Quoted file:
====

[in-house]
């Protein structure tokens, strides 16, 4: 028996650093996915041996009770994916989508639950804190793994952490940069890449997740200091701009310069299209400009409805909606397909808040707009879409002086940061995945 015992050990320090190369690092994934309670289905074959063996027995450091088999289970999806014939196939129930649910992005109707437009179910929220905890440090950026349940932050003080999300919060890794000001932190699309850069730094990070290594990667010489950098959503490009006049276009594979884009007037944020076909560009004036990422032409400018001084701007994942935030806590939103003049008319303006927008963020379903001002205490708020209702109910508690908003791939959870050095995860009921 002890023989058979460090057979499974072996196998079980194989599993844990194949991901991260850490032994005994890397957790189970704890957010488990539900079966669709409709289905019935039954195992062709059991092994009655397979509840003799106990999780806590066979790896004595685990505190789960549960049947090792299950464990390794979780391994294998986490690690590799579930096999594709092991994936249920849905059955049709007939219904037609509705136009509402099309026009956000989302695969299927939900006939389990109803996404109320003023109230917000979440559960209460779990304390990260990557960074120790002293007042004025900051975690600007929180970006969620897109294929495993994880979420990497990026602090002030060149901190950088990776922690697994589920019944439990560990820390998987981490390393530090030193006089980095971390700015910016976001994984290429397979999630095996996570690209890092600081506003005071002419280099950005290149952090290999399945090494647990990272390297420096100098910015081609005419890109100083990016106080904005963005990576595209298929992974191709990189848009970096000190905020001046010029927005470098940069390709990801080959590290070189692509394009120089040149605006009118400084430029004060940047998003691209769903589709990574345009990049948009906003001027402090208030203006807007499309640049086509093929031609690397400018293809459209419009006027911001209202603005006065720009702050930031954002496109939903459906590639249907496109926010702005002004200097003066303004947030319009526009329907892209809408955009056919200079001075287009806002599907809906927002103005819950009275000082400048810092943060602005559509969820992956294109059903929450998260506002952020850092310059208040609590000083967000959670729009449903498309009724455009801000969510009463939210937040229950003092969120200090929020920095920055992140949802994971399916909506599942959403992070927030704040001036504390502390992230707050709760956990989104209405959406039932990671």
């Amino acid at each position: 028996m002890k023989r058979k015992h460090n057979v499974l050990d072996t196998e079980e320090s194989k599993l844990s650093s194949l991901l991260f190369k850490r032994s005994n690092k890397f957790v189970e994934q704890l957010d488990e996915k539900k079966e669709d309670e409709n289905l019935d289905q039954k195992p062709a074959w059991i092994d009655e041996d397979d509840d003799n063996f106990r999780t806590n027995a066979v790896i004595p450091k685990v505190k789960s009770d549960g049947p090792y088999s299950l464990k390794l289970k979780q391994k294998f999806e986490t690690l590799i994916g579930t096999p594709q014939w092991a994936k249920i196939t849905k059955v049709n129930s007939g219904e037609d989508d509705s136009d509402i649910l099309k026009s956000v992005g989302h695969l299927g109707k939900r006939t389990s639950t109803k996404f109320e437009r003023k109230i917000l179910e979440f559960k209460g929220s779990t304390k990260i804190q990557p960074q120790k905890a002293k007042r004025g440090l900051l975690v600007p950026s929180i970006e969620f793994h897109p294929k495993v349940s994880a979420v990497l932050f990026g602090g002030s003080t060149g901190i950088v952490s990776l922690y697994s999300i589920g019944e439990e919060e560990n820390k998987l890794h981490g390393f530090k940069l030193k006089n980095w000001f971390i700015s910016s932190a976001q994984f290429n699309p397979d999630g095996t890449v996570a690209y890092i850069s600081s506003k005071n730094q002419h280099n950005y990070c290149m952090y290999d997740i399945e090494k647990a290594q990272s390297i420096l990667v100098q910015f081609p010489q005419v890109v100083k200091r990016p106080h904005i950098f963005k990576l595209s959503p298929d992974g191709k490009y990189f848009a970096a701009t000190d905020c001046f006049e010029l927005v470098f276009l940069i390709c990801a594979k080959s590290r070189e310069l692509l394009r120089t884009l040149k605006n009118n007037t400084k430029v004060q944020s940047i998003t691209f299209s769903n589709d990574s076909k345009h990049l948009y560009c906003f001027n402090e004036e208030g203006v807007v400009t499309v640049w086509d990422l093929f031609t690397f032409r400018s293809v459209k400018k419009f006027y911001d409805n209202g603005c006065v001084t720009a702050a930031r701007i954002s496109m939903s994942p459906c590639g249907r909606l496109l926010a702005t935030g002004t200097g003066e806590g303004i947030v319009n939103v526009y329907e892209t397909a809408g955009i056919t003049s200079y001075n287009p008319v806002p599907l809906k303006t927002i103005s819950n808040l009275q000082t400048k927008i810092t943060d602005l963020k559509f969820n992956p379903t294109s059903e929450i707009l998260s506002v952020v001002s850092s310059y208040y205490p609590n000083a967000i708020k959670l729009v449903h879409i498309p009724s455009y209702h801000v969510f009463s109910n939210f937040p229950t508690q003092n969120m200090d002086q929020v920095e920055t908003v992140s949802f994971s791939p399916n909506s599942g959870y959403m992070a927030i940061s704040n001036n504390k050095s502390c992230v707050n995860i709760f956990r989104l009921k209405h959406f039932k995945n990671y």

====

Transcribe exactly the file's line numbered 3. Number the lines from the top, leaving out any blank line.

């Amino acid at each position: 028996m002890k023989r058979k015992h460090n057979v499974l050990d072996t196998e079980e320090s194989k599993l844990s650093s194949l991901l991260f190369k850490r032994s005994n690092k890397f957790v189970e994934q704890l957010d488990e996915k539900k079966e669709d309670e409709n289905l019935d289905q039954k195992p062709a074959w059991i092994d009655e041996d397979d509840d003799n063996f106990r999780t806590n027995a066979v790896i004595p450091k685990v505190k789960s009770d549960g049947p090792y088999s299950l464990k390794l289970k979780q391994k294998f999806e986490t690690l590799i994916g579930t096999p594709q014939w092991a994936k249920i196939t849905k059955v049709n129930s007939g219904e037609d989508d509705s136009d509402i649910l099309k026009s956000v992005g989302h695969l299927g109707k939900r006939t389990s639950t109803k996404f109320e437009r003023k109230i917000l179910e979440f559960k209460g929220s779990t304390k990260i804190q990557p960074q120790k905890a002293k007042r004025g440090l900051l975690v600007p950026s929180i970006e969620f793994h897109p294929k495993v349940s994880a979420v990497l932050f990026g602090g002030s003080t060149g901190i950088v952490s990776l922690y697994s999300i589920g019944e439990e919060e560990n820390k998987l890794h981490g390393f530090k940069l030193k006089n980095w000001f971390i700015s910016s932190a976001q994984f290429n699309p397979d999630g095996t890449v996570a690209y890092i850069s600081s506003k005071n730094q002419h280099n950005y990070c290149m952090y290999d997740i399945e090494k647990a290594q990272s390297i420096l990667v100098q910015f081609p010489q005419v890109v100083k200091r990016p106080h904005i950098f963005k990576l595209s959503p298929d992974g191709k490009y990189f848009a970096a701009t000190d905020c001046f006049e010029l927005v470098f276009l940069i390709c990801a594979k080959s590290r070189e310069l692509l394009r120089t884009l040149k605006n009118n007037t400084k430029v004060q944020s940047i998003t691209f299209s769903n589709d990574s076909k345009h990049l948009y560009c906003f001027n402090e004036e208030g203006v807007v400009t499309v640049w086509d990422l093929f031609t690397f032409r400018s293809v459209k400018k419009f006027y911001d409805n209202g603005c006065v001084t720009a702050a930031r701007i954002s496109m939903s994942p459906c590639g249907r909606l496109l926010a702005t935030g002004t200097g003066e806590g303004i947030v319009n939103v526009y329907e892209t397909a809408g955009i056919t003049s200079y001075n287009p008319v806002p599907l809906k303006t927002i103005s819950n808040l009275q000082t400048k927008i810092t943060d602005l963020k559509f969820n992956p379903t294109s059903e929450i707009l998260s506002v952020v001002s850092s310059y208040y205490p609590n000083a967000i708020k959670l729009v449903h879409i498309p009724s455009y209702h801000v969510f009463s109910n939210f937040p229950t508690q003092n969120m200090d002086q929020v920095e920055t908003v992140s949802f994971s791939p399916n909506s599942g959870y959403m992070a927030i940061s704040n001036n504390k050095s502390c992230v707050n995860i709760f956990r989104l009921k209405h959406f039932k995945n990671y």